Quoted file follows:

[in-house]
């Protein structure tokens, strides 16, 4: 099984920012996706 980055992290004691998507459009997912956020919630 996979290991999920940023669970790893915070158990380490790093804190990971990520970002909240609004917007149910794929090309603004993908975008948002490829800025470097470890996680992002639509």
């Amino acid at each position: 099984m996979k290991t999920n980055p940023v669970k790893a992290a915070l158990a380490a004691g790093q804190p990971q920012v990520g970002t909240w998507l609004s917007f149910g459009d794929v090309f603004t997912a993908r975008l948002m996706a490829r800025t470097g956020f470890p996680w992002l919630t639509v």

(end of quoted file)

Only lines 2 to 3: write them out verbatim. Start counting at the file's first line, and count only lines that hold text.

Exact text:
């Protein structure tokens, strides 16, 4: 099984920012996706 980055992290004691998507459009997912956020919630 996979290991999920940023669970790893915070158990380490790093804190990971990520970002909240609004917007149910794929090309603004993908975008948002490829800025470097470890996680992002639509």
């Amino acid at each position: 099984m996979k290991t999920n980055p940023v669970k790893a992290a915070l158990a380490a004691g790093q804190p990971q920012v990520g970002t909240w998507l609004s917007f149910g459009d794929v090309f603004t997912a993908r975008l948002m996706a490829r800025t470097g956020f470890p996680w992002l919630t639509v």